On a late March day, a bald man sits cross-legged on a stone wall in the corner of Bayern Munich’s Sabener Strasse training ground. Squinting slightly, with arms crossed, this wannabe coach studies the Bavarians’ every move intently.
As training ends, Bayern’s perma-permed centre-back Dante bounds over for an opportunistic photo, bypassing World Cup-winner Claude Makelele and ex-Roten full-back Willy Sagnol. A couple of excitable youth-teamers follow suit. Xabi Alonso soon sidles by for a quick chat. Then Franck Ribery.
Even Pep Guardiola, the most revered of tacticians, comes across to say hi. A film crew swiftly descends on this follicly challenged pair, cameras clicking away. Makelele and Sagnol merely look on.
All this for a coaching novice, whose dugout experience comprises one year as an assistant manager plus two-thirds of a season in charge of a third-tier reserve team? Well, yes, but then it isn’t every day that Zinedine Zidane visits your training ground.
The greatest footballer of his generation is in town to observe Guardiola’s methods as part of the Frenchman’s UEFA Pro Licence coaching course. By the beginning of May, a glowing recommendation from Guardiola under his belt, Zizou proudly announces on Instagram that he’s passed. Everything looks set for Zidane to follow Pep’s path from rearing the reserves to bossing the big boys, following Carlo Ancelotti’s impending dismissal from the Bernabeu.
A few weeks later, however, Blancos president Florentino Perez appoints Rafa Benitez. Zidane would spend another season with Castilla, Real Madrid’s second team. “I would have accepted the offer to replace Ancelotti,” said the 1998 World Cup winner. “But Madrid still don’t think it’s my moment.”
In truth, it was never a realistic option. Guardiola, Zidane’s coaching inspiration, swept all before him at Barcelona B in 2007/08 with a stunning brand of football. Castilla hadn’t even made the promotion play-offs in an often-chastening first season for Zidane. Criticism abounded.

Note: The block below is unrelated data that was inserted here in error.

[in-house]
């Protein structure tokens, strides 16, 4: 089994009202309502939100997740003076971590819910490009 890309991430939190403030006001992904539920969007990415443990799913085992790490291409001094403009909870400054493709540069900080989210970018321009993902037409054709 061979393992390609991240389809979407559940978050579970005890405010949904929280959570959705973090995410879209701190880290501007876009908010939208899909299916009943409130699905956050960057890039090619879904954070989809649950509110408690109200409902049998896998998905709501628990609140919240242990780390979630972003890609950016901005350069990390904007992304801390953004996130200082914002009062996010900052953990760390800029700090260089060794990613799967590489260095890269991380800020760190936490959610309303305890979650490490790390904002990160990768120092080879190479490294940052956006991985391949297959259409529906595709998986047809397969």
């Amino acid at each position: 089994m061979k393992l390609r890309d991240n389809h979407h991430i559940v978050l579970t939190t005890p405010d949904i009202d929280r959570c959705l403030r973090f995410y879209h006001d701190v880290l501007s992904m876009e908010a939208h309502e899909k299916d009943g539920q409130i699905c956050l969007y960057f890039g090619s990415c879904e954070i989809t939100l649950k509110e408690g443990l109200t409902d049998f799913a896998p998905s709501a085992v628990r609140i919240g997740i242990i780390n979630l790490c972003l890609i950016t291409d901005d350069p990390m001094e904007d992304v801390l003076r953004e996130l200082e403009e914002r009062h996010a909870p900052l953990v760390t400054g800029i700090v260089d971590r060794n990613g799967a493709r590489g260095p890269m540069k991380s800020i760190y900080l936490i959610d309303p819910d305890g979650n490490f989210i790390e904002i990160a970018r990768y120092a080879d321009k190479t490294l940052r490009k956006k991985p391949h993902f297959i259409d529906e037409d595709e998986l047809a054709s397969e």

Yet Perez wants a Guardiola type at the Bernabeu more than his next breath. He wants someone in touch with Madridismo, who captures the fans’ imagination and is already a legendary figure at the club. He wants Zinedine Zidane.
But can this natural introvert really inspire a group of players? Can he control the temper that resulted in 14 red cards as a player? And, most importantly, could he really afford another season like 2014/15 to succeed on the bench in the way he did on the pitch? After all, patience isn’t exactly a virtue associated with Florentino Perez.
“He spoke with the ball”
Zinedine Zidane has always been loath to admit it, insisting he became a great through hard work, not pre-ordained talent, but this was a footballer whose prodigious gifts were always evident. Yes, it took time – first at Cannes, then Bordeaux – to mature into a World Cup and Champions League winner, but the talent was obvious from an early age.
The fifth child born to Algerian parents Smail and Malika in La Castellane, a working-class Marseille suburb plagued by high unemployment, drug trafficking and prostitution, he first started kicking a ball with his brothers around the Place Tartane beneath the family’s high-rise apartment block.
Jean Varraud, the scout who discovered Zidane and brought him to Cannes, was stunned. “He spoke with the ball,” Varraud once recalled. “I’ve never seen anything like it. Yazid [Zidane’s middle name] had the warrior quality of his impoverished community. He was hungry.”
What followed was a stellar career – the closest thing to art that football has ever produced. By his retirement in 2006, he had won everything: the World Cup, Euro 2000, the Champions League, three league titles and a Ballon d’Or. Yet, much like his managerial idol Guardiola, he had drifted in his last couple of (trophyless) seasons.
Frustration had set in. The headbutt on Marco Materazzi in the closing stages of the 2006 World Cup Final, his last game as a professional, was testament to that.
“When I retired, I didn’t want to be a coach,” recalled Zidane. “I wanted to dedicate myself to something else.”